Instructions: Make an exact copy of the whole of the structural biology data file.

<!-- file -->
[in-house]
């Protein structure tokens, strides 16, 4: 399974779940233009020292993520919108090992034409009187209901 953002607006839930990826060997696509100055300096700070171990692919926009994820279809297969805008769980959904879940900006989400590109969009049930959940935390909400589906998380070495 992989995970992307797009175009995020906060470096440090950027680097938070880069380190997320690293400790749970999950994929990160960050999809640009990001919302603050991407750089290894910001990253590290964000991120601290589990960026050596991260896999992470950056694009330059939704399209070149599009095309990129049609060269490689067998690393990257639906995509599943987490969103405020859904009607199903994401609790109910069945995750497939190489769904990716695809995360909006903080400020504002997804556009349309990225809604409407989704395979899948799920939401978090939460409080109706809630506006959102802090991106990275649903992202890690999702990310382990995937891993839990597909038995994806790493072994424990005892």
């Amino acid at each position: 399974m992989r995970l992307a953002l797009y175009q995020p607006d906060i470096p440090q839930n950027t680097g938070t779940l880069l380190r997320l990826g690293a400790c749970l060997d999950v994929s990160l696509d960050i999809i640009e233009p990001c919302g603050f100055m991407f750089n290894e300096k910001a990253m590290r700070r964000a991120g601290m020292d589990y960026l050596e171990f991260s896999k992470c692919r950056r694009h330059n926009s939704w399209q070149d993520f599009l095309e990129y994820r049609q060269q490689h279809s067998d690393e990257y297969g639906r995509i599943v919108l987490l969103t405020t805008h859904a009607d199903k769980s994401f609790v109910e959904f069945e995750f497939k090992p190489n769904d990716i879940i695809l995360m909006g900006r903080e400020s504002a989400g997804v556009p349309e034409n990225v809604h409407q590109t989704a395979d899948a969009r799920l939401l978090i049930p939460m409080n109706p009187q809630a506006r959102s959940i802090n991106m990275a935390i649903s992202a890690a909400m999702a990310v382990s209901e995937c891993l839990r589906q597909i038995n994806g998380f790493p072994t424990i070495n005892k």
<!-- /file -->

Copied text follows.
[in-house]
């Protein structure tokens, strides 16, 4: 399974779940233009020292993520919108090992034409009187209901 953002607006839930990826060997696509100055300096700070171990692919926009994820279809297969805008769980959904879940900006989400590109969009049930959940935390909400589906998380070495 992989995970992307797009175009995020906060470096440090950027680097938070880069380190997320690293400790749970999950994929990160960050999809640009990001919302603050991407750089290894910001990253590290964000991120601290589990960026050596991260896999992470950056694009330059939704399209070149599009095309990129049609060269490689067998690393990257639906995509599943987490969103405020859904009607199903994401609790109910069945995750497939190489769904990716695809995360909006903080400020504002997804556009349309990225809604409407989704395979899948799920939401978090939460409080109706809630506006959102802090991106990275649903992202890690999702990310382990995937891993839990597909038995994806790493072994424990005892």
């Amino acid at each position: 399974m992989r995970l992307a953002l797009y175009q995020p607006d906060i470096p440090q839930n950027t680097g938070t779940l880069l380190r997320l990826g690293a400790c749970l060997d999950v994929s990160l696509d960050i999809i640009e233009p990001c919302g603050f100055m991407f750089n290894e300096k910001a990253m590290r700070r964000a991120g601290m020292d589990y960026l050596e171990f991260s896999k992470c692919r950056r694009h330059n926009s939704w399209q070149d993520f599009l095309e990129y994820r049609q060269q490689h279809s067998d690393e990257y297969g639906r995509i599943v919108l987490l969103t405020t805008h859904a009607d199903k769980s994401f609790v109910e959904f069945e995750f497939k090992p190489n769904d990716i879940i695809l995360m909006g900006r903080e400020s504002a989400g997804v556009p349309e034409n990225v809604h409407q590109t989704a395979d899948a969009r799920l939401l978090i049930p939460m409080n109706p009187q809630a506006r959102s959940i802090n991106m990275a935390i649903s992202a890690a909400m999702a990310v382990s209901e995937c891993l839990r589906q597909i038995n994806g998380f790493p072994t424990i070495n005892k």